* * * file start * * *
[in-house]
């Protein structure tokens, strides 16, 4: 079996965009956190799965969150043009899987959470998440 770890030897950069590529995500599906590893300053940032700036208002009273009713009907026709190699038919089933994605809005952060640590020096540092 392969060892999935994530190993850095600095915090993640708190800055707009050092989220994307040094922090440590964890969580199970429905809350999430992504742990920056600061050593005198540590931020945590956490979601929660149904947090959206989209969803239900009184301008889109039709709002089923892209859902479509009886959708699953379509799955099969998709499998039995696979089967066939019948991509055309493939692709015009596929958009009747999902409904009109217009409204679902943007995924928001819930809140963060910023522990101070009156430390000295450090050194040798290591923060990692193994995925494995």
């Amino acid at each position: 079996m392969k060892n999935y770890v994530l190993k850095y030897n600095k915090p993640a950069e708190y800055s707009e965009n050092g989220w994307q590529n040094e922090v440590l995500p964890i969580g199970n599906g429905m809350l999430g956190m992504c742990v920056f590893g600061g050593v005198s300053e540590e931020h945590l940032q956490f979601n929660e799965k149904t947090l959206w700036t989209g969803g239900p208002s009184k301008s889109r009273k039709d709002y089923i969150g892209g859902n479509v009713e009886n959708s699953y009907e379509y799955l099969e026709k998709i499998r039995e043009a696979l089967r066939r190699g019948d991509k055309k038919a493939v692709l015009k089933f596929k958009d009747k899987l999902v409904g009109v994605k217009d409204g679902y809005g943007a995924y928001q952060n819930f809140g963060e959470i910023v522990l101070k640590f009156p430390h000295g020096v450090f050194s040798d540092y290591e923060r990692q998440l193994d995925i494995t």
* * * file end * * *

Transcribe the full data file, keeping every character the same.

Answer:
[in-house]
């Protein structure tokens, strides 16, 4: 079996965009956190799965969150043009899987959470998440 770890030897950069590529995500599906590893300053940032700036208002009273009713009907026709190699038919089933994605809005952060640590020096540092 392969060892999935994530190993850095600095915090993640708190800055707009050092989220994307040094922090440590964890969580199970429905809350999430992504742990920056600061050593005198540590931020945590956490979601929660149904947090959206989209969803239900009184301008889109039709709002089923892209859902479509009886959708699953379509799955099969998709499998039995696979089967066939019948991509055309493939692709015009596929958009009747999902409904009109217009409204679902943007995924928001819930809140963060910023522990101070009156430390000295450090050194040798290591923060990692193994995925494995």
């Amino acid at each position: 079996m392969k060892n999935y770890v994530l190993k850095y030897n600095k915090p993640a950069e708190y800055s707009e965009n050092g989220w994307q590529n040094e922090v440590l995500p964890i969580g199970n599906g429905m809350l999430g956190m992504c742990v920056f590893g600061g050593v005198s300053e540590e931020h945590l940032q956490f979601n929660e799965k149904t947090l959206w700036t989209g969803g239900p208002s009184k301008s889109r009273k039709d709002y089923i969150g892209g859902n479509v009713e009886n959708s699953y009907e379509y799955l099969e026709k998709i499998r039995e043009a696979l089967r066939r190699g019948d991509k055309k038919a493939v692709l015009k089933f596929k958009d009747k899987l999902v409904g009109v994605k217009d409204g679902y809005g943007a995924y928001q952060n819930f809140g963060e959470i910023v522990l101070k640590f009156p430390h000295g020096v450090f050194s040798d540092y290591e923060r990692q998440l193994d995925i494995t």